I have schizoaffective disorder, and I was recently diagnosed with seizures. I was also given a diagnosis of Psychogenic Nonepileptic Seizures. I know the brain is a complex thing. How are those things related?

In general, we use the word “seizures” to describe what people experience—sudden spells when someone loses awareness or becomes disoriented. We use the term “epilepsy” to describe an electrical pattern in the brain—usually diagnosed by an electroencephalogram or EEG. Not all seizures are due to epilepsy, and not all electrical epilepsy in the brain results in a seizure.

People with mood disorders are more likely to experience seizures of both kinds—seizures that are due to epilepsy and seizures that are not. And it seems that the relationship flows in both directions: having a mood disorder increases the risk of seizures, and having seizures increases the risk of a mood disorder. We understand only a little about the specifics of those relationships. For example, epilepsy in the temporal lobe of the brain may be more strongly linked to mood disorder or mood changes. You’re certainly right that the brain is a complex thing!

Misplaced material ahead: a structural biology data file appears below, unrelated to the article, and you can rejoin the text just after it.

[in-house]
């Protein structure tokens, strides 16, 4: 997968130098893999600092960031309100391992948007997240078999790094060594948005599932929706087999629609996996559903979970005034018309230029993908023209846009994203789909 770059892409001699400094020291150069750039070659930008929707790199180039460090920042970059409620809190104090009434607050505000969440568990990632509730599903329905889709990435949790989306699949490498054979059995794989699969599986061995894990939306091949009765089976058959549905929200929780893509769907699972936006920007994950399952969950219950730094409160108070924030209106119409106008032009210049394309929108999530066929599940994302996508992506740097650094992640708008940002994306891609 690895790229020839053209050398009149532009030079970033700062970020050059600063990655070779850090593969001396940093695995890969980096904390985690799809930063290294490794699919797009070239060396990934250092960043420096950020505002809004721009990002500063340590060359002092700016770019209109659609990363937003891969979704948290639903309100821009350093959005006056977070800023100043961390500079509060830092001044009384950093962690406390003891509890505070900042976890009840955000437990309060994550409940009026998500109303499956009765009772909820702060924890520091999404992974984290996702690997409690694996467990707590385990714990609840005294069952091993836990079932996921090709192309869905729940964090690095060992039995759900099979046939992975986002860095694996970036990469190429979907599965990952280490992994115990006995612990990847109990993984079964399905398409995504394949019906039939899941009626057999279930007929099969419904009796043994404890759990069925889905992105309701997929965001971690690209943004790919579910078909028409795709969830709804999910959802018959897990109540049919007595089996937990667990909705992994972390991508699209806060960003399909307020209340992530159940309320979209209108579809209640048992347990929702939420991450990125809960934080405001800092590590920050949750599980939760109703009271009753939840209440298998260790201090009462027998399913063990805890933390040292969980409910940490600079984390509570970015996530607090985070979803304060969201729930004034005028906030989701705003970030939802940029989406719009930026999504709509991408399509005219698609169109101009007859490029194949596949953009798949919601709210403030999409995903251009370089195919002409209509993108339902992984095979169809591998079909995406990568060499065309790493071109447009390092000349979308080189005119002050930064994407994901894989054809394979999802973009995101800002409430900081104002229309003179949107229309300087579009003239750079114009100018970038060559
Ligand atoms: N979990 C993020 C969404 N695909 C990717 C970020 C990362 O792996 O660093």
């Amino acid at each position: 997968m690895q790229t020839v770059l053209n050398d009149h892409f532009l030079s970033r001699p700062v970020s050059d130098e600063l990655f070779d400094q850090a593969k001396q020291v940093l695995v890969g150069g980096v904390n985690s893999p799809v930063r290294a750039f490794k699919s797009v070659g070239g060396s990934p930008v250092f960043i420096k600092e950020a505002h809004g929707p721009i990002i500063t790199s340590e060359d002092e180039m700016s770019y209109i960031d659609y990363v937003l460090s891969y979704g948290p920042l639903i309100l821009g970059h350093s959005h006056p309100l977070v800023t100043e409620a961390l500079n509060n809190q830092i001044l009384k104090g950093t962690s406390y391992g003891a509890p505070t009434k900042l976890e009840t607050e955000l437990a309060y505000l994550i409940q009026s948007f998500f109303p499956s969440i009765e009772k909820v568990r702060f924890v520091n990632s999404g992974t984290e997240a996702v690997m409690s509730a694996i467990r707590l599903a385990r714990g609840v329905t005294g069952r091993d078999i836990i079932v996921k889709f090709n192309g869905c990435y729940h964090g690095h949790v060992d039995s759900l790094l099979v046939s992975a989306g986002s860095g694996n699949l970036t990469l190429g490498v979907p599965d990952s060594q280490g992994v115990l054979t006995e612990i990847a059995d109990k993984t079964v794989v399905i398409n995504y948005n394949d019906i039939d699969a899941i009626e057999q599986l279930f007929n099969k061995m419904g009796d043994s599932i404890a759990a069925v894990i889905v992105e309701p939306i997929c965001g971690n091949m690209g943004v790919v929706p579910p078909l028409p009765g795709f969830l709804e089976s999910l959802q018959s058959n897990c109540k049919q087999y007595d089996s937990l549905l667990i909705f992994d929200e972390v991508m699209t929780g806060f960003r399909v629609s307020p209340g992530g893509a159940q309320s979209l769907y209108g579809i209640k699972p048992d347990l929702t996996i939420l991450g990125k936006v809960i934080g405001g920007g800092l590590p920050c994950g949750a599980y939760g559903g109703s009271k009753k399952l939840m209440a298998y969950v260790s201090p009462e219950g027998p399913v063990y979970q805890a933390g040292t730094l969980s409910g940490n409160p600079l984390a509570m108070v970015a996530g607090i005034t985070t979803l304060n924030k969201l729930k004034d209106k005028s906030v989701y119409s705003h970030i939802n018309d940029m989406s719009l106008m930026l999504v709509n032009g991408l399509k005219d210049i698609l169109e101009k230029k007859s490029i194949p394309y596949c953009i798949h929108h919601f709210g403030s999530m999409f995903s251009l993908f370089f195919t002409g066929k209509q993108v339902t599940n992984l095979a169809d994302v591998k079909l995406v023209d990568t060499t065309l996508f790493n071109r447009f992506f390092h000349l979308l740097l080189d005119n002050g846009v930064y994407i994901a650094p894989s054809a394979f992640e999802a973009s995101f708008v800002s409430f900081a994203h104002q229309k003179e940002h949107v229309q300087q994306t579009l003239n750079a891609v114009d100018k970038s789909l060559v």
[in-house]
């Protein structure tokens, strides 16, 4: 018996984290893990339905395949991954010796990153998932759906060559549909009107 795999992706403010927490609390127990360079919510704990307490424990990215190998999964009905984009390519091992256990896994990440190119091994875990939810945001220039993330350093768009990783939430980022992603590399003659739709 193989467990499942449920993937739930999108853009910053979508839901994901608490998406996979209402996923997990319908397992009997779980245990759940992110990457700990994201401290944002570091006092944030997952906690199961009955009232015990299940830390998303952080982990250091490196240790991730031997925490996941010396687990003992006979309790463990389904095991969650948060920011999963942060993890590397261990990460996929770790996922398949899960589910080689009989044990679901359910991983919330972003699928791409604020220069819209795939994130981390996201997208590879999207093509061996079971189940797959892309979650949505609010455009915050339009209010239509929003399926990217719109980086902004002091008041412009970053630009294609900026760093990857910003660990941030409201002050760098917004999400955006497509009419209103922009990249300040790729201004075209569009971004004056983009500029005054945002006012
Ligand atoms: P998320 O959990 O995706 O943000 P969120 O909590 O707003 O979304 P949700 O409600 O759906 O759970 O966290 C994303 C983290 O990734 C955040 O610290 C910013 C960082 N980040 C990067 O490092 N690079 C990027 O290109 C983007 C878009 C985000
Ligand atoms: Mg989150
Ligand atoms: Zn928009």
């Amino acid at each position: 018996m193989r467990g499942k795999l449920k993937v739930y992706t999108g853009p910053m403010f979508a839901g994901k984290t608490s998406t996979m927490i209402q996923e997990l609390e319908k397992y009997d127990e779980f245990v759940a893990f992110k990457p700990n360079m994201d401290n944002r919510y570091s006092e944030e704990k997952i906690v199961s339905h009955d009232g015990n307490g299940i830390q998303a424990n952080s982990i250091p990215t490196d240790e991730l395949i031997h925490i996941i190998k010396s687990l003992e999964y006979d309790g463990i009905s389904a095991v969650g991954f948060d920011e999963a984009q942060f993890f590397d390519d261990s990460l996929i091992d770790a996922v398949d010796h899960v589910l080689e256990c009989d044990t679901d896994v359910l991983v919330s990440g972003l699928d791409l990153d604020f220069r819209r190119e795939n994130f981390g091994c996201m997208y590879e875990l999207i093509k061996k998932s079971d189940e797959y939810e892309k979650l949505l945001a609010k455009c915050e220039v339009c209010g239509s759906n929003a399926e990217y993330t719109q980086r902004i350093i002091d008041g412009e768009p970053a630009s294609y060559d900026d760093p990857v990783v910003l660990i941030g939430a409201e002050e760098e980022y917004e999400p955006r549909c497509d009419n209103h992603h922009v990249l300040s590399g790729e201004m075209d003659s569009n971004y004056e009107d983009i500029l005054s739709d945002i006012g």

Some of the medications used to treat bipolar disorder, like lamotrigine or valproate, were originally developed to treat epileptic seizures. That is more evidence of the relationship between mood disorders and seizures. But, again, it is complex: not all anticonvulsant medications (medications for epileptic seizures) are effective for the treatment of mood disorders.

About the Doc

About the Doc

Greg Simon, MD, MPH, is a psychiatrist and researcher at  Kaiser Permanente Washington Health Research Institute in Seattle. His research focuses on improving the quality and availability of mental health services for people living with mood disorders, and he has a specific interest in activating consumers to expect and demand more effective mental health care.